• In the first example 501 shown in FIG. 5, the differential stretchiness of the substrate 120 is achieved through the addition of a structure 511 which has a variable thickness to a uniformly stretchable layer 510. As shown in FIG. 5, the structure 511 is thicker in the regions 122 where stretching is to be inhibited (i.e. where the autonomous pixels 102 are located) and thinner elsewhere (e.g. in the gaps between pixels 102). The structure 511 with the regions of different thickness may be formed in any suitable way (e.g. using a 2.5D or 3D printer or by etching or ablating a layer of material with constant thickness to form the regions of reduced thickness) and then the structure 511 may be bonded (e.g. using adhesive which may, for example, be heat or UV activated, heat, chemical bonding, ultrasonic welding, etc.) to the uniformly stretchable layer 510 (e.g. onto the underside of that layer 510) to form the substrate 120. In other examples, the structure 511 may be 3D printed directly onto the front or rear surface of the uniformly stretchable layer 510. The substrate 510 may, for example, be formed from silicon, rubber, PPE or PPT and the additional structure 511 may be formed from an inelastic, non-brittle plastic, such as PVC or PET.
  • In a variation on this first example 501, instead of the additional structure 511 having varying thickness, it may instead be formed from a combination of different materials with regions which corresponding to the less elastic regions (and which are the thicker regions in example 501) being formed from a different material from the surrounding areas (which correspond to the more stretchable areas). Such an additional structure may be formed using a 3D printer which can build objects using a mix of different substances, each having different physical properties.
  • In the second example 502 shown in FIG. 5, the differential stretchiness of the substrate 120 is achieved through the addition of a structure 512 comprising a plurality of apertures 513 (or holes) to a uniformly stretchable layer 510. This second example 502 is shown in both cross-section 503 and plan view 504 and as shown in FIG. 5, the apertures 513 are not located in the regions 122 where stretching is to be inhibited (i.e. where the autonomous pixels 102 are located) but are instead located in the areas between these less elastic regions 122 (e.g. in the gaps between pixels 102). The apertures 513 may have any suitable shape and may be placed in any suitable arrangement and as well as providing differential stretchiness, the pattern of apertures 513 may also provide differential flexibility of the substrate 120.
  • The structure 512 with the apertures 513 may be formed in any suitable way (e.g. using a 3D printer or by etching or ablating or cutting or laser-cutting or laser-etching or stamping a layer of material with constant thickness to form the apertures 513) and then the structure 512 may be bonded (e.g. using adhesive) to the uniformly stretchable layer 510 (e.g. onto the underside of that layer 510) to form the substrate 120. In other examples, the structure 512 may be 3D printed directly onto the front or rear surface of the uniformly stretchable layer 510.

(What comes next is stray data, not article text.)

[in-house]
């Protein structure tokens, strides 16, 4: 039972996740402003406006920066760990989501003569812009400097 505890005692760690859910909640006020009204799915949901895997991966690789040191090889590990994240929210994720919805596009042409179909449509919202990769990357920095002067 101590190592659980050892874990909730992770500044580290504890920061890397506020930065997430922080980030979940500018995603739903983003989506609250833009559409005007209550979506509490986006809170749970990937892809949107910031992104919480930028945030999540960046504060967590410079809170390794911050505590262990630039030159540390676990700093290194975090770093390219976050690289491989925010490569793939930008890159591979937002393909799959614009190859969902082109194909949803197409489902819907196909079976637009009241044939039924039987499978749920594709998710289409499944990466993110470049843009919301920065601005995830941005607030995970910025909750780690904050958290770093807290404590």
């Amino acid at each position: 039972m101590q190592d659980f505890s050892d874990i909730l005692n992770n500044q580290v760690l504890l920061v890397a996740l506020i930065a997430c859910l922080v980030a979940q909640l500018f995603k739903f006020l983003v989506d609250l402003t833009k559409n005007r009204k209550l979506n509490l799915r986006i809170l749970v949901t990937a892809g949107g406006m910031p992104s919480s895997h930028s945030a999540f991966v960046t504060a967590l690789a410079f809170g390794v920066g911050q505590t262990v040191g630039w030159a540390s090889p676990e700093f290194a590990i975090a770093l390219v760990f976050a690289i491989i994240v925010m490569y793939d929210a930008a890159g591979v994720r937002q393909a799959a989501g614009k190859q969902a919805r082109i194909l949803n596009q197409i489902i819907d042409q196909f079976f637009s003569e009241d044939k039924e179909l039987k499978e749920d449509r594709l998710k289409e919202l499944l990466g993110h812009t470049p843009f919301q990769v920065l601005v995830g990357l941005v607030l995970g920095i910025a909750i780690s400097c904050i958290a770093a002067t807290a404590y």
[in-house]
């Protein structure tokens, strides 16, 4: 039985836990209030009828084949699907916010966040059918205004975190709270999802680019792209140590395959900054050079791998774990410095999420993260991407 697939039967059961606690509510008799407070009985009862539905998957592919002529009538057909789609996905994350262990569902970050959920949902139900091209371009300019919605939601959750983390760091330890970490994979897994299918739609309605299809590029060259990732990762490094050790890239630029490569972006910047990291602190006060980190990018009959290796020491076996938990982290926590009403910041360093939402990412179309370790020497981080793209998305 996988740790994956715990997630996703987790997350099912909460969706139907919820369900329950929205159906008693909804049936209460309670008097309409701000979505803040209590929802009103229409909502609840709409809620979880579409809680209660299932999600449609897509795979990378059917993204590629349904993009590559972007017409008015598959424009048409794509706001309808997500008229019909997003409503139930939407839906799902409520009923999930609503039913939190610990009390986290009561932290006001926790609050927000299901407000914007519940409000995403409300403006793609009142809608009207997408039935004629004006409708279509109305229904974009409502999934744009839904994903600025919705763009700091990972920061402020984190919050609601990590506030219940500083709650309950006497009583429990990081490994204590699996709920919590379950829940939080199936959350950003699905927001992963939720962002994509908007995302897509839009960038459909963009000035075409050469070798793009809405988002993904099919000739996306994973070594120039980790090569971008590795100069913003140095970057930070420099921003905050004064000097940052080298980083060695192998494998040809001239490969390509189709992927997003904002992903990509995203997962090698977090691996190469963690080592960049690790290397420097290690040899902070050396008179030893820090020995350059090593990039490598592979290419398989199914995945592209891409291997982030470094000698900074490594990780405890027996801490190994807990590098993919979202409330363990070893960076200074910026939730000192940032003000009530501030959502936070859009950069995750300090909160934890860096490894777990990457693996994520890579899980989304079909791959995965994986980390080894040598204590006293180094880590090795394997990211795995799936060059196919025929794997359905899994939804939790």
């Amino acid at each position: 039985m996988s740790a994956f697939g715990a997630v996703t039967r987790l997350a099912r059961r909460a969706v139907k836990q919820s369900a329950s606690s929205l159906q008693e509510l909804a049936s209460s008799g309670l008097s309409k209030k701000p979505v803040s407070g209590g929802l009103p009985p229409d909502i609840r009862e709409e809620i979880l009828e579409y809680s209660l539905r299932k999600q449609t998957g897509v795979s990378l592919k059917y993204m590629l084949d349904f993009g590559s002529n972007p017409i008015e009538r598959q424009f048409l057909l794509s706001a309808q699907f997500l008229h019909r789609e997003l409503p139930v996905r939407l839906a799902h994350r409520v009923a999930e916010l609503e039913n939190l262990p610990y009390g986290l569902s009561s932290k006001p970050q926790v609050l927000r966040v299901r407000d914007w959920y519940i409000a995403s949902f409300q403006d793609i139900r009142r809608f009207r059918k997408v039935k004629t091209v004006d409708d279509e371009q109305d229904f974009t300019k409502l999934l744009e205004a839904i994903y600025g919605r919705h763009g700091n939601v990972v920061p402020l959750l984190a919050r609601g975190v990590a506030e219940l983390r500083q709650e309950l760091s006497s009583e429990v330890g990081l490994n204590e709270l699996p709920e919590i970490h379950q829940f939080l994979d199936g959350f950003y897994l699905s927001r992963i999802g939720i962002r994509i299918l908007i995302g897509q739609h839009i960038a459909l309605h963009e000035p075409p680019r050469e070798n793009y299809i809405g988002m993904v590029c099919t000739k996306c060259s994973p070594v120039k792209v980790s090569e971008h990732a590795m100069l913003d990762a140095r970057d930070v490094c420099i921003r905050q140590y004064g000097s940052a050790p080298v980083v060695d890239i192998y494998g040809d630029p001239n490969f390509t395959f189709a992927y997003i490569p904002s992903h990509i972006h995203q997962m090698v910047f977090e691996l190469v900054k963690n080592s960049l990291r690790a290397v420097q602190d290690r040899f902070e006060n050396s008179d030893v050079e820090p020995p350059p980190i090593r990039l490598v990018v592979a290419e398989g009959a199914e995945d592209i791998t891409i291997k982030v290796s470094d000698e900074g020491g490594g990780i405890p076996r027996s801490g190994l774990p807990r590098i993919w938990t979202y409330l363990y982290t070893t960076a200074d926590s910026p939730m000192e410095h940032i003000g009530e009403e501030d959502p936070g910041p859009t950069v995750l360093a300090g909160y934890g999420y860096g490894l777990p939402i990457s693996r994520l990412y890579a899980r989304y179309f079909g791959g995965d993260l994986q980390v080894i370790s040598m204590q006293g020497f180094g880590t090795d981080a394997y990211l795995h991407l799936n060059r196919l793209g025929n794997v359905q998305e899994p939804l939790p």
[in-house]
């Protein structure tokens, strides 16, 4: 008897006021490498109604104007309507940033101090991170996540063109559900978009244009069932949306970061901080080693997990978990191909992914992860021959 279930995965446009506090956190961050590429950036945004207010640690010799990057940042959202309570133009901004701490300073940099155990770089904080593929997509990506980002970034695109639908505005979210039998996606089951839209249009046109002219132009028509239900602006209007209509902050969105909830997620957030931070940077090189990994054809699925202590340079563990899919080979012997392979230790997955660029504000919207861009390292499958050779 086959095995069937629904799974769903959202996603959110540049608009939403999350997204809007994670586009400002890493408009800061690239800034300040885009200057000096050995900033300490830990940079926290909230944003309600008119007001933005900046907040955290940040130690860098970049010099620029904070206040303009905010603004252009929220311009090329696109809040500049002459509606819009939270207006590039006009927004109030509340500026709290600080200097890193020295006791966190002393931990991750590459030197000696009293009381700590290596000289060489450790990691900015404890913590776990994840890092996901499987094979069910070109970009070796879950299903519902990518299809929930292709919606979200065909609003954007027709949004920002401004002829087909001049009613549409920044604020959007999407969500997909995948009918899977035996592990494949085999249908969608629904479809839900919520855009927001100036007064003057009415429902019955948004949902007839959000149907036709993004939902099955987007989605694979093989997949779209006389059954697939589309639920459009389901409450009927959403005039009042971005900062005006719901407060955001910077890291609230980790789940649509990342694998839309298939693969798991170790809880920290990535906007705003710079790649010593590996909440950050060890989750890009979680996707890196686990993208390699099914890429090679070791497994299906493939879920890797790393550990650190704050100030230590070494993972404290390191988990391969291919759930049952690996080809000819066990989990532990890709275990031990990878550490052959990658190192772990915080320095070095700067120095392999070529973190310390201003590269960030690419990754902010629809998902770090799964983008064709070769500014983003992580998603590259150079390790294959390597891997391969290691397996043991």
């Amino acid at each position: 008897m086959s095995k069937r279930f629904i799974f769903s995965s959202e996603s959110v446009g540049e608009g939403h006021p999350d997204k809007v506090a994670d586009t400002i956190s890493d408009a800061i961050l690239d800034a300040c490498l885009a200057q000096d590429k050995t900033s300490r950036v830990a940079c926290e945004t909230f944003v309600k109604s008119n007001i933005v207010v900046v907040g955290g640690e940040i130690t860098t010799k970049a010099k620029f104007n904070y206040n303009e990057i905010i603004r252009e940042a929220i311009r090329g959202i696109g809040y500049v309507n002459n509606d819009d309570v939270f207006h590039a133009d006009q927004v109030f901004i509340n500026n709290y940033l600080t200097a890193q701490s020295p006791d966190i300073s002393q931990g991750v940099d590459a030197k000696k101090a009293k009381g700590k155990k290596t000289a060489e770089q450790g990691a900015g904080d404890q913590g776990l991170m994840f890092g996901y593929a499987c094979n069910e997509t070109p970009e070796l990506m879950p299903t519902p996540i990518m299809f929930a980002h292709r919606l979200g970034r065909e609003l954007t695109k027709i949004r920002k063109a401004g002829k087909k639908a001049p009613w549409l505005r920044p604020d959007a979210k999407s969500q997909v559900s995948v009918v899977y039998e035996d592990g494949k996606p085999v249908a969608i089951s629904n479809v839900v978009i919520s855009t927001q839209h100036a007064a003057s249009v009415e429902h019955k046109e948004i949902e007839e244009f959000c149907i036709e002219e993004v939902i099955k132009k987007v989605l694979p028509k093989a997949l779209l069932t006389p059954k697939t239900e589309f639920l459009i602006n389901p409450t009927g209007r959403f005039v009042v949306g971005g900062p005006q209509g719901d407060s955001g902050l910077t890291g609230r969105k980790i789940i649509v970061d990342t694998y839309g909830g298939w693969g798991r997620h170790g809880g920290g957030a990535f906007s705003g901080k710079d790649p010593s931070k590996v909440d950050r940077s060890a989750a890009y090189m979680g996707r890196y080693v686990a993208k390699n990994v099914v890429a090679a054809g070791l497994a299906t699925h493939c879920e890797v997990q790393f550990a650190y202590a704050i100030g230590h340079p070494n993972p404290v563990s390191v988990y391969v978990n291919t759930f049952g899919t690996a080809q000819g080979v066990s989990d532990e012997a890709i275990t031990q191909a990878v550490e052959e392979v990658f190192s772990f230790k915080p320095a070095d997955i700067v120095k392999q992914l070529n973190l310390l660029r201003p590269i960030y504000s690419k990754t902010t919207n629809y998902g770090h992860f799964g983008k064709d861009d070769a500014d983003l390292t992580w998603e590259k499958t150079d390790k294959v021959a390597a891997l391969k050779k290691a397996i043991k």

• Although the first two examples 501, 502 show the additional structures 511, 512 being applied to the underside of the uniformly stretchable layer 510, in other examples the structures may be applied to the top surface or to both surfaces of the uniformly stretchable layer 510.
  • In the third and fourth examples 505, 506 shown in FIG. 5, the differential stretchiness of the substrate 120 is achieved through the localized removal of material from the top and/or bottom surface of a uniformly stretchable layer 510 to leave a substrate which is thicker in the regions 122 where stretching is to be inhibited (i.e. where the autonomous pixels 102 are located) and thinner elsewhere (e.g. in the gaps between pixels 102). The material may be removed in any suitable way, e.g. by etching or ablating the layer 510.
  • In a variation of the third and fourth examples the localized removal of material may form a plurality of apertures in the uniformly stretchable layer 510 (e.g. to produce a pattern of apertures similar to that shown in the plan view 504 of the second example). The apertures may be formed in any suitable way, e.g. by etching or ablating the layer 510 or using laser-cutting or laser-drilling.
  • In the fifth and sixth examples 507, 508 shown in FIG. 5, the differential stretchiness of the substrate 120 is achieved through the application of a layer of material 514, 515 which changes its stretchiness when exposed to light, UV, or heat, or any combination thereof, (where the light or heat or UV may cause the elasticity or stretchiness to increase or reduce). This layer 514, 515 may be applied to the top and/or bottom side of a uniformly stretchable layer 510. For example, the layer of material 514, 515 may be formed from a polymer or rubber which can be hardened through the application of heat or from a material (e.g. a resin) that can be activated (chemically) through the application of heat, UV or light and when activated the stretchiness of the activated regions may increase or reduce.